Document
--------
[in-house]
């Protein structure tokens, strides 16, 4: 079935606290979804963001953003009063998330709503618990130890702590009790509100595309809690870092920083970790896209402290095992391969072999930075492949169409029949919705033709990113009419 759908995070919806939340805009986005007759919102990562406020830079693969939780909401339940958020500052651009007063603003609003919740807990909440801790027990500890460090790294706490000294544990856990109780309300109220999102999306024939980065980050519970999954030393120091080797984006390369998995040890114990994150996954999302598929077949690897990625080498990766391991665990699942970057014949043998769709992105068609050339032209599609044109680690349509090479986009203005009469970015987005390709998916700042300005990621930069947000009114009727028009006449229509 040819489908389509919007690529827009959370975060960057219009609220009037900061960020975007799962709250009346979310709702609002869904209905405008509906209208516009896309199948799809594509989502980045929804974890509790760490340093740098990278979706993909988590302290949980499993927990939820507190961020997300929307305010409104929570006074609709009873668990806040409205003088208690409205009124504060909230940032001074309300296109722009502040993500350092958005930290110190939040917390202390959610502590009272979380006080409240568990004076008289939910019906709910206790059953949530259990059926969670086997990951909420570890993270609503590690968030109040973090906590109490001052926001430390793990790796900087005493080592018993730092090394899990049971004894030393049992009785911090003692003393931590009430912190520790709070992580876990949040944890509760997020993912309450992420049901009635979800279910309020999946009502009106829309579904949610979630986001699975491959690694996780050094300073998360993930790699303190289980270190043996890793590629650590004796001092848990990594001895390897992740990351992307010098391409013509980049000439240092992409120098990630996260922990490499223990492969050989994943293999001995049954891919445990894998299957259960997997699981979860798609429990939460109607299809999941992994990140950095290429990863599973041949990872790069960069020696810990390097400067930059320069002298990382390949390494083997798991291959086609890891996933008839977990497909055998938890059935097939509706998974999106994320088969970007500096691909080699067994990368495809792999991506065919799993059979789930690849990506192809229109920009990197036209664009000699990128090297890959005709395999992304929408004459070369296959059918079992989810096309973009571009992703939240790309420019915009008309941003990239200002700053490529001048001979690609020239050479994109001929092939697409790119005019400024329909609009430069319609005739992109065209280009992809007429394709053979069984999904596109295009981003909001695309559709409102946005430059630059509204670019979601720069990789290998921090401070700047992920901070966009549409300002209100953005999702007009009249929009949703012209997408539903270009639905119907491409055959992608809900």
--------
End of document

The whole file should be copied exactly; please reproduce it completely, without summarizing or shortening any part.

[in-house]
């Protein structure tokens, strides 16, 4: 079935606290979804963001953003009063998330709503618990130890702590009790509100595309809690870092920083970790896209402290095992391969072999930075492949169409029949919705033709990113009419 759908995070919806939340805009986005007759919102990562406020830079693969939780909401339940958020500052651009007063603003609003919740807990909440801790027990500890460090790294706490000294544990856990109780309300109220999102999306024939980065980050519970999954030393120091080797984006390369998995040890114990994150996954999302598929077949690897990625080498990766391991665990699942970057014949043998769709992105068609050339032209599609044109680690349509090479986009203005009469970015987005390709998916700042300005990621930069947000009114009727028009006449229509 040819489908389509919007690529827009959370975060960057219009609220009037900061960020975007799962709250009346979310709702609002869904209905405008509906209208516009896309199948799809594509989502980045929804974890509790760490340093740098990278979706993909988590302290949980499993927990939820507190961020997300929307305010409104929570006074609709009873668990806040409205003088208690409205009124504060909230940032001074309300296109722009502040993500350092958005930290110190939040917390202390959610502590009272979380006080409240568990004076008289939910019906709910206790059953949530259990059926969670086997990951909420570890993270609503590690968030109040973090906590109490001052926001430390793990790796900087005493080592018993730092090394899990049971004894030393049992009785911090003692003393931590009430912190520790709070992580876990949040944890509760997020993912309450992420049901009635979800279910309020999946009502009106829309579904949610979630986001699975491959690694996780050094300073998360993930790699303190289980270190043996890793590629650590004796001092848990990594001895390897992740990351992307010098391409013509980049000439240092992409120098990630996260922990490499223990492969050989994943293999001995049954891919445990894998299957259960997997699981979860798609429990939460109607299809999941992994990140950095290429990863599973041949990872790069960069020696810990390097400067930059320069002298990382390949390494083997798991291959086609890891996933008839977990497909055998938890059935097939509706998974999106994320088969970007500096691909080699067994990368495809792999991506065919799993059979789930690849990506192809229109920009990197036209664009000699990128090297890959005709395999992304929408004459070369296959059918079992989810096309973009571009992703939240790309420019915009008309941003990239200002700053490529001048001979690609020239050479994109001929092939697409790119005019400024329909609009430069319609005739992109065209280009992809007429394709053979069984999904596109295009981003909001695309559709409102946005430059630059509204670019979601720069990789290998921090401070700047992920901070966009549409300002209100953005999702007009009249929009949703012209997408539903270009639905119907491409055959992608809900």